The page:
Vitamins and dietary supplements can be like movie stars. One day they?re up; the next day they?re down. Something like that has happened to vitamin E. Long touted as an antiaging antioxidant that can ward off heart disease, vitamin E may do nothing of the sort.
A new study from the Keck School of Medicine at the University of Southern California finds that although vitamin E did reduce the oxidation of low-density lipo-protein cholesterol, that reduction did not translate into a slower progression of the hardening of the arteries that boosts the risk of heart disease.
Veteran antioxidant researchers say that while the study is disappointing, it is not the last word. It is certainly not a reason to throw out your supply of capsules, since the vitamin may help protect against a number of other diseases. On the other hand, you may very well want to replace your current supply, because not all formulations of vitamin E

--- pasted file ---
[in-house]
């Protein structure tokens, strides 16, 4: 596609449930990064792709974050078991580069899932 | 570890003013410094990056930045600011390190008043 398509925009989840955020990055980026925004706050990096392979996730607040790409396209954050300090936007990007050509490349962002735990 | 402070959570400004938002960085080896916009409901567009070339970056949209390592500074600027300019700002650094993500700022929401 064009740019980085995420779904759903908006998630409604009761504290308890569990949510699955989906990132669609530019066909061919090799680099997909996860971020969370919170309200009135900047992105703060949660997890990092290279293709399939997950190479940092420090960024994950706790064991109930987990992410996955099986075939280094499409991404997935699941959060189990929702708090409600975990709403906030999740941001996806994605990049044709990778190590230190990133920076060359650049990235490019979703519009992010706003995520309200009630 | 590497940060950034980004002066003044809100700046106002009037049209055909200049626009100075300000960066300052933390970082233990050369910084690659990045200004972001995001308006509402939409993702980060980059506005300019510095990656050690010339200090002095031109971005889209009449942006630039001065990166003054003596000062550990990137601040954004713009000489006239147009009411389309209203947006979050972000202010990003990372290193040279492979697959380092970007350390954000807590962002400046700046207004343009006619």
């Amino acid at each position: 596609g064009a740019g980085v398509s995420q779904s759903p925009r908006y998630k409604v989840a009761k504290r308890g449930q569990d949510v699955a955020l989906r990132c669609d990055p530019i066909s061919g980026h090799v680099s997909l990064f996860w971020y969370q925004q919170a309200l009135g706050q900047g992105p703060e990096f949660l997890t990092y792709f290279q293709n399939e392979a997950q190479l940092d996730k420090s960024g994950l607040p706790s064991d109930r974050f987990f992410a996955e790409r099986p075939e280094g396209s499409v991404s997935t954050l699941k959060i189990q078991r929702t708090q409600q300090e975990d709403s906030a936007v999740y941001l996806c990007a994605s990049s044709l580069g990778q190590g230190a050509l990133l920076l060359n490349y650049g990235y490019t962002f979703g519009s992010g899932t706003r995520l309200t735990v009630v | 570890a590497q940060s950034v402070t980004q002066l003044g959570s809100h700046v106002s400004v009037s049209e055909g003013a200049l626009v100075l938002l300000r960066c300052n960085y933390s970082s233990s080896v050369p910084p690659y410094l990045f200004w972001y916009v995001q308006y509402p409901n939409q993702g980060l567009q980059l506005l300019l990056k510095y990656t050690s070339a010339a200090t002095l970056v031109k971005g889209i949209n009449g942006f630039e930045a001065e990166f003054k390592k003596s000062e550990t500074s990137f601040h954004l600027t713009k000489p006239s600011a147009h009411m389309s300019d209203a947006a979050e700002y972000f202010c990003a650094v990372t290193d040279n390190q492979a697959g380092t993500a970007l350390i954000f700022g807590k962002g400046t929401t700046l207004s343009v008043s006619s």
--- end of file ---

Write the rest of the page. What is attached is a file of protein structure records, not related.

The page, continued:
are created equal. According to the Wall Street Journal (October 16, 2002), ?A growing body of research suggests that the kind of vitamin E most commonly sold in drugstores does not offer some of the most promising health benefits. The bottle most people buy at the pharmacy is usually a type of vitamin E chemically known as alpha-tocopherol. But many scientists now believe that a less commonly available type?one called gamma-tocopherol?is far more beneficial.? The alpha version is easier and cheaper to manufacture. The gamma version is available mainly in health food and vitamin specialty stores.
One study linked multiple pregnancies to an increased risk of developing atrial fibrillation later in life, and another investigated the association between premature delivery and cardiovascular disease.
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